In one of the more puerile moments of media coverage of the economic impacts of the coronavirus crisis, The Australian Financial Review — usually the stalwart supporter of punitive interest rate rises and government austerity — today called for “Team Australia, a coordinated effort between the federal government, the Reserve Bank and the big four banks in the face of a global COVID-19 pandemic”.
After yesterday’s interest rate cut, we’re still waiting to see what the federal government brings to the table in terms of fiscal stimulus, with assurances that the rhetorical switch from last week’s key word “modest” to this week’s “measured” reflects a bigger package than previously planned.
The problem that policymakers face, and that the senior writers at the AFR miss, is that the receptivity of voters to any “Team Australia” approach is in serious question.
It’s not merely that, as Crikey noted yesterday, consumers are much less likely to spend any stimulus, whether monetary or fiscal, after years of wage stagnation, compared to their response to the Rudd-Swan government’s stimulus efforts.
It’s that Australians simply do not trust government, and do not trust this government in particular.
That was a point Leigh Sales effectively made against a dodging, weaving Scott Morrison last night on 7.30. How can voters trust the government on big issues like the impact of the coronavirus when they can’t trust it on smaller-scale issues: corruption around the sports grants program, the forged document affair, Morrison’s evasion of questions about his relationship with Hillsong pastor Brian Houston or his holiday in Hawaii?
Morrison’s response was to accuse Sales of parroting Labor talking points.
Morrison’s government has persistently shown it puts its own interests above the national interest, and voters know it. Why would they assume it is doing anything different around the response to the coronavirus crisis, even if they agree with it?
There’s a bigger problem than that, however, and it goes beyond Morrison.
A decade ago, levels of trust in government were at extraordinary highs following the election of the Rudd government. According to the ANU Election Study, in 2007 86% of respondents were “satisfied with democracy”, 43% thought people in government could be trusted and 38% of people thought government was run for “a few big interests”.
Now, just 59% of respondents are satisfied with democracy, 25% say people in government can be trusted and 56% say government is run for a few big interests. In each case, 2007 represented a recent historic high in voter trust in government, while 2019 represents a recent, or all-time, historic low in trust.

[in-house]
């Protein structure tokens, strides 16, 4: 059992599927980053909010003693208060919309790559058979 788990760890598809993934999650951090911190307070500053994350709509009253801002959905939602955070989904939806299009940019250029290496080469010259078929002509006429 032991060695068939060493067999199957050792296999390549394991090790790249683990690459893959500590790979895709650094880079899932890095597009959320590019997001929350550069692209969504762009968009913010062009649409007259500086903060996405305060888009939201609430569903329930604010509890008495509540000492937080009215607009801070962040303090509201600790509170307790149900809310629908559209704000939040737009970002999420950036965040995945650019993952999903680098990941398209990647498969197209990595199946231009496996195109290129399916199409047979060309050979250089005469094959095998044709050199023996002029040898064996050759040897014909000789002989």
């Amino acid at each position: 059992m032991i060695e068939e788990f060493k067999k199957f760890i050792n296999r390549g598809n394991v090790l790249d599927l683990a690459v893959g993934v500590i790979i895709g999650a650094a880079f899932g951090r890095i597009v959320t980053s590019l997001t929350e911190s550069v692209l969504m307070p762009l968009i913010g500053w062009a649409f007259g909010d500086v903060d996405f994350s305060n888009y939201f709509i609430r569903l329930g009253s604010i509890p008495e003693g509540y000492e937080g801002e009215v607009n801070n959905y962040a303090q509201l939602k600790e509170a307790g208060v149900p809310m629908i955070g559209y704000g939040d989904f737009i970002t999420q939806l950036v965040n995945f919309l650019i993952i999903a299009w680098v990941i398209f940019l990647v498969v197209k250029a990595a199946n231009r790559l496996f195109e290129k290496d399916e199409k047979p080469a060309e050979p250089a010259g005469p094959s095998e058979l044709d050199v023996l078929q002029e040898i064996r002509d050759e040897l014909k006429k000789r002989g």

After a decade of incessant leadership changes, constant lying by political leaders, inaction on climate change, learned helplessness via outsourcing and privatisation and persistent stagnation in living standards, voters have turned on the governing class — and turned hard.
Even if Scott Morrison accepted a need for a “Rudd-style cash splash”, he couldn’t deliver it, because neither he nor any other prime minister of recent times is trusted like Rudd was, briefly, by voters as the financial crisis erupted.
Within a couple of years, voters no longer trusted Rudd himself much either — and with good reason — but they looked to him and his team for leadership in 2008 and got it.
Without that trust, there can be no “Team Australia” or any other glib slogans the media invents. There’s no Team Australia without the people who make up our democracy, the people who spend, who work, who run business, who invest and save.
And they’re exactly the people our governing class has spent a decade alienating.
There was little panic during the financial crisis. People worried about whether their money would be safe in the banks, but Rudd, Wayne Swan, Glenn Stevens and Ken Henry calmed their fears and then bolstered their confidence.
Now there’s panic buying of essentials. Commentators blame the media’s hysterics but it also betrays a lack of confidence that the current generation of leaders is even interested in governing for all Australians, rather than a few influential sectors.
The positive side of all that is, if Morrison can overcome that trust deficit and get Australians to believe in his leadership and government, that will be a huge plus in shoring up the economy — but might also be a turning point in the alienation of voters from Australia’s democracy.
And that would be an achievement to rival our defence against the financial crisis.